What Type of Payment Methods Should my Business Use?

What Type of Payment Methods Should my Business Use?

Small businesses tend to be more heavily dependent on their cash flow than their bigger counterparts. This why the question of ‘What type of payment methods should my business use?’ assumes great importance for a small business owner like you. Before you start evaluating the different payment methods and their pros and cons, it is best to list out what exactly your expectations are.

Irrespective of the business niche that you operate in, there are some general aspects that you definitely want your payment method to cover:

  • It should be convenient and easy to use for your customers: You don’t want to lose customers simply because they can’t figure out how to pay you. That means, opting for a simple, user-friendly payment method is really a huge priority for you. While you are figuring this one out, don’t forget to keep your typical customer profile in mind because this makes a huge difference.

 

For instance, consider a business that sells baby clothes and toys online. You would expect that new parents would be the major customers, right? What can’t new parents do, most of the time? Leave the baby at home and come out to do a bit of shopping. So the business owner would want to make it easy for them to pay online and purchase the products with just a few clicks of the mouse right from their homes.

 

Now, consider a business that sells hand- made wooden furniture. The chances are that customers want to walk in, inspect the furniture maybe do some negotiating and then make their purchase. Online purchases may happen here but the owner is sure to lose customers if this is the only option he has. Make sure that your payment option is easy and convenient for your customers.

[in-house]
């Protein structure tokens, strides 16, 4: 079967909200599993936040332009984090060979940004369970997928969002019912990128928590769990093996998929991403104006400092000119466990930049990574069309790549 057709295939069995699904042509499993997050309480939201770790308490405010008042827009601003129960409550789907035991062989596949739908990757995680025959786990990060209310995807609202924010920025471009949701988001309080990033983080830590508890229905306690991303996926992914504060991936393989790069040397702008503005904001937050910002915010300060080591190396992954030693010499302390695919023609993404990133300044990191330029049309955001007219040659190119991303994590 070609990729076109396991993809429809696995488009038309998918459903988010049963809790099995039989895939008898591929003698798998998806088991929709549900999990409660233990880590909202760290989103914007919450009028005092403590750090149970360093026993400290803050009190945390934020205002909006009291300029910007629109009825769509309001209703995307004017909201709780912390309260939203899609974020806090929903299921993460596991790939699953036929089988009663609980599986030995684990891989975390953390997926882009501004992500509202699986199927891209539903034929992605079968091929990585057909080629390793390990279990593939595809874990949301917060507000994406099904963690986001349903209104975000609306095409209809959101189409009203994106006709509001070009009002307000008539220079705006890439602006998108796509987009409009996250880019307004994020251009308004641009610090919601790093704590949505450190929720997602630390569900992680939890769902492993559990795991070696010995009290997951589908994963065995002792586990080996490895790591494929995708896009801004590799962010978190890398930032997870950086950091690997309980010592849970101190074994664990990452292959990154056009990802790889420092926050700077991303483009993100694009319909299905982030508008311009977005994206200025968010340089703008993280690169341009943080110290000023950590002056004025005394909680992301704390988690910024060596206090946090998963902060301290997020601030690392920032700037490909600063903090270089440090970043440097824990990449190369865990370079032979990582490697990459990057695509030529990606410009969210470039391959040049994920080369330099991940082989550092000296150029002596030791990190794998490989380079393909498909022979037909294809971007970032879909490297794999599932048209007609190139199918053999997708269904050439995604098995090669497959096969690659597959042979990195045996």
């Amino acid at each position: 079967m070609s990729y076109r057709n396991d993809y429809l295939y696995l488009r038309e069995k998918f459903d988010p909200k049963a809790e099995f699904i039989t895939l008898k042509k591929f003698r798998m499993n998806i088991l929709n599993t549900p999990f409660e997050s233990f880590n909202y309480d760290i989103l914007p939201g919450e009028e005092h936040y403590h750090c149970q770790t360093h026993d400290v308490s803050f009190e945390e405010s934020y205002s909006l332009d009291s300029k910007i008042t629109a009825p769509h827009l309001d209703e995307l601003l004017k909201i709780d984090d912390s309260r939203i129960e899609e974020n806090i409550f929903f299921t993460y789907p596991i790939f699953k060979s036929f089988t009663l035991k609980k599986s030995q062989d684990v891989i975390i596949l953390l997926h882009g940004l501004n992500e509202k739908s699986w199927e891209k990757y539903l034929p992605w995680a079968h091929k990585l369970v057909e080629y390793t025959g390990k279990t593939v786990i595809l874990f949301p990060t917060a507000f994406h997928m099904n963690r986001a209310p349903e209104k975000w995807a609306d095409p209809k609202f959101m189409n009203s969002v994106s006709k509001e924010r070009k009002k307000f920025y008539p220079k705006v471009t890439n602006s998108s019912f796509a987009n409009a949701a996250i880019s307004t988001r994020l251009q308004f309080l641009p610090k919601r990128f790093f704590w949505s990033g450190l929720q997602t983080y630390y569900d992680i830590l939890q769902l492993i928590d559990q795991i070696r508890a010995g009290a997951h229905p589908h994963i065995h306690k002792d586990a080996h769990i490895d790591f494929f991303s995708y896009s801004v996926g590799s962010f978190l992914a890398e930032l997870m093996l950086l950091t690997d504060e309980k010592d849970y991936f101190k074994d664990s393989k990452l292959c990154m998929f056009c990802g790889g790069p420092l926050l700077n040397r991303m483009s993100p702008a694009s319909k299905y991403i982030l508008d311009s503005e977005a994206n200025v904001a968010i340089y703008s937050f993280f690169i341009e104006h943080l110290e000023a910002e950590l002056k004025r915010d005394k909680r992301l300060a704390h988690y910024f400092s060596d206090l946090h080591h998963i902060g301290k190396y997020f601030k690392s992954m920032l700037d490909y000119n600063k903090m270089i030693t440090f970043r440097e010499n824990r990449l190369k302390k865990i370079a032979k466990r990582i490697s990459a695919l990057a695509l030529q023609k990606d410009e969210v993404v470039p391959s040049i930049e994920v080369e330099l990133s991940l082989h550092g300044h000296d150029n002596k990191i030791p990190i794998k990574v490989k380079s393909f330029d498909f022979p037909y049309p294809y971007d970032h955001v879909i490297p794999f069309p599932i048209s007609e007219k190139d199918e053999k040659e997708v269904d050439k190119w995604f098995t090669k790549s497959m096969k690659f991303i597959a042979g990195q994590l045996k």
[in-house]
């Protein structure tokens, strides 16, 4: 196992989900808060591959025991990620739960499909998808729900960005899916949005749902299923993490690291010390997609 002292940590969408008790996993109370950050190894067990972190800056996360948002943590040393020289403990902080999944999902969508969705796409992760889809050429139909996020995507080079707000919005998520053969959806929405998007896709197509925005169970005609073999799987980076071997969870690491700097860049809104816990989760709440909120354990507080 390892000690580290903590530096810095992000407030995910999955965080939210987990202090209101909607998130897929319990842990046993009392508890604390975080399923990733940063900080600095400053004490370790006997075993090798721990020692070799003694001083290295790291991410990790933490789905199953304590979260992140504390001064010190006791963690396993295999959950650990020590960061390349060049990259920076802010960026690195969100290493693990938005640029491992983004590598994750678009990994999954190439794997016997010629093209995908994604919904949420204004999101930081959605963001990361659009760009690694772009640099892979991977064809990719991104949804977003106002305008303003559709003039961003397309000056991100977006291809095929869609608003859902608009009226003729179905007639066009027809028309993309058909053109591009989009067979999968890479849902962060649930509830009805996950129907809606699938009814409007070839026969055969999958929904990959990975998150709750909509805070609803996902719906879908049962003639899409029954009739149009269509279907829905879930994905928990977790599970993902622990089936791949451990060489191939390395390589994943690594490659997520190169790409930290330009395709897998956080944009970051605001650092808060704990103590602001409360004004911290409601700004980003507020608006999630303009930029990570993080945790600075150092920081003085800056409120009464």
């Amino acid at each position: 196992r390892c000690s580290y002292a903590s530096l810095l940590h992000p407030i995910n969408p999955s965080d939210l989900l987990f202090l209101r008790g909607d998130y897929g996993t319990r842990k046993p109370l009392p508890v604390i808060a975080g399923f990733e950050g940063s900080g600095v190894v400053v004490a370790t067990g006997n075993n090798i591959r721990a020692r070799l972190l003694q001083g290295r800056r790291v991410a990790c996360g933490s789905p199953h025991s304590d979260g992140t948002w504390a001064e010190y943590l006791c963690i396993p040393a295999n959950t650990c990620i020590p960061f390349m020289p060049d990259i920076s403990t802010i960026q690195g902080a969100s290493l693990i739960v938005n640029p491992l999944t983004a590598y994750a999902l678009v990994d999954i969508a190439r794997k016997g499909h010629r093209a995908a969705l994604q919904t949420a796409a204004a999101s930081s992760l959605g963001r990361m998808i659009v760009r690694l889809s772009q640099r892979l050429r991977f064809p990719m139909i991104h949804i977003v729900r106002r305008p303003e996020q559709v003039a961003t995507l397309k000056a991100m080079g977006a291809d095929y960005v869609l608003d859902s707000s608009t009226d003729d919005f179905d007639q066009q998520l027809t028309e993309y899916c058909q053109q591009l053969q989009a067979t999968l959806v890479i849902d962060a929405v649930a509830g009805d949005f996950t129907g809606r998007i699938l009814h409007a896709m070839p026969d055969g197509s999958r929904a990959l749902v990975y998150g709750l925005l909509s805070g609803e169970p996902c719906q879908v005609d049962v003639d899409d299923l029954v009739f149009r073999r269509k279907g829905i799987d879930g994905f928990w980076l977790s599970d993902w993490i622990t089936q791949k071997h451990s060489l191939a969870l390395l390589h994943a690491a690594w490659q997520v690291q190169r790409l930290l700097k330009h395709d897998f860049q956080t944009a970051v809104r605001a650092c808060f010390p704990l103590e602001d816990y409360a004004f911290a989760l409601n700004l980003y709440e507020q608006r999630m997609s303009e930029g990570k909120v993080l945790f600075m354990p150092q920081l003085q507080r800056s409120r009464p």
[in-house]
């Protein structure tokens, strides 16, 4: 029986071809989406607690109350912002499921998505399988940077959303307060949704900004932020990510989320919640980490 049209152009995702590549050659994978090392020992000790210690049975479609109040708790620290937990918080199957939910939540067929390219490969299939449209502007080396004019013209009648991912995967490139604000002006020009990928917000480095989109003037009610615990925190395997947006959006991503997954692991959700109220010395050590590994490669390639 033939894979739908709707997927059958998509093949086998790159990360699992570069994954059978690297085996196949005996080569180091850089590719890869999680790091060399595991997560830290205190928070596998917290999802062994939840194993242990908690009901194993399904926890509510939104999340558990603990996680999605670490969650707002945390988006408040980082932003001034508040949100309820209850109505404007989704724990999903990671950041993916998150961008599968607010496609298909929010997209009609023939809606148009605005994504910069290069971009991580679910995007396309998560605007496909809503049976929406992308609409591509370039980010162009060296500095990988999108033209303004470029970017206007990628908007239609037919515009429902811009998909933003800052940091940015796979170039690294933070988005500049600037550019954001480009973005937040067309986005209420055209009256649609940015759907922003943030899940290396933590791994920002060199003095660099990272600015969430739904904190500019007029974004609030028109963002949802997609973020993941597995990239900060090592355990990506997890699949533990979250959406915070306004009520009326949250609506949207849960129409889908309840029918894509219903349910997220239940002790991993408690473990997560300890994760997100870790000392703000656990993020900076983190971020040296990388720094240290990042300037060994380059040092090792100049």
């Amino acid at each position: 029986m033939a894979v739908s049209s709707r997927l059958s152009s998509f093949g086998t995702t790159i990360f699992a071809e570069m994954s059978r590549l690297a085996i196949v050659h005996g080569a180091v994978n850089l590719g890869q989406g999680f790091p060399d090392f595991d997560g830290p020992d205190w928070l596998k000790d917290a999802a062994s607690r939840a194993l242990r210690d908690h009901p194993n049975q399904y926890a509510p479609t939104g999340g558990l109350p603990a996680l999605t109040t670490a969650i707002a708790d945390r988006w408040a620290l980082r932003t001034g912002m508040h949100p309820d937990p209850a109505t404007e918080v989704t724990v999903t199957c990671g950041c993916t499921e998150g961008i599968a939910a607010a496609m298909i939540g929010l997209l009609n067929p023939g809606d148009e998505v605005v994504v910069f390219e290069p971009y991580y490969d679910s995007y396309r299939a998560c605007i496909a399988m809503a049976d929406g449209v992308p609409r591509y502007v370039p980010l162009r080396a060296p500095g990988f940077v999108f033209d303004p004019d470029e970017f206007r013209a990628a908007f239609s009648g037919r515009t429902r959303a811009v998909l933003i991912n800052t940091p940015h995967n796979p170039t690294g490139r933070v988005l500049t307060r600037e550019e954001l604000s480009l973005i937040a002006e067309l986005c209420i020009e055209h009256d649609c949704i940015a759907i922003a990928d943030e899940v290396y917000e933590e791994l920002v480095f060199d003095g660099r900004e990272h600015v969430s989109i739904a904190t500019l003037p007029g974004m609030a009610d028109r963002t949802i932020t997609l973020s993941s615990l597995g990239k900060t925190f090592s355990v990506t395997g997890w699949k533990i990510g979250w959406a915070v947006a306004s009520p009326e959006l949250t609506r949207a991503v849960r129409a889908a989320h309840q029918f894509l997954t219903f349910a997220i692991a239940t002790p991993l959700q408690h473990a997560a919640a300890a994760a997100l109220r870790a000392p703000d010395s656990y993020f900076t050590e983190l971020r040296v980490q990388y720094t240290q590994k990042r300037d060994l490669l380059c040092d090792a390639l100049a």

• Is it easy to manage and track for you?: You don’t want to spend hours tracking your payments and integrating all that information into your accounting software. Keep in mind that your payment method should match conventional norms so that you don’t have trouble at tax time trying to explain why none of your receipts are showing up in your books.

 

  • Safety is a priority: Well, your customers are not going to be a happy lot if their payment gets lost in transit or if their bank account details are exposed to the world. You don’t want your receipts going into accounts other than your own either. That means safety is a big priority when you are thinking of ‘what type of payment methods should my business use?’.

 

  • Speed : Although this is not more important than safety or ease, speed does make a difference to your business because it affects your day to day liquidity position. A payment method that necessitates a huge gap between the sale time and payment receipt time may be unviable for your business because your cash is locked up effectively.

 

  • What type of establishment do you run?: This is another important factor to think about because all payment methods don’t work for all types of businesses. For instance, can you imagine your local McDonald’s giving you a one month credit for your $10 meal? They would have to shut down real quick with that policy!

 

In general, retail stores can opt for checks, credit card payments or debit card payments as standard practice. Restaurants can opt for virtual wallet payments, debit/ credit cards or cash. For e-businesses, there are tons of virtual payment options that can work well along with credit/debit cards or direct bank debits. You get the idea- keep your business type in mind.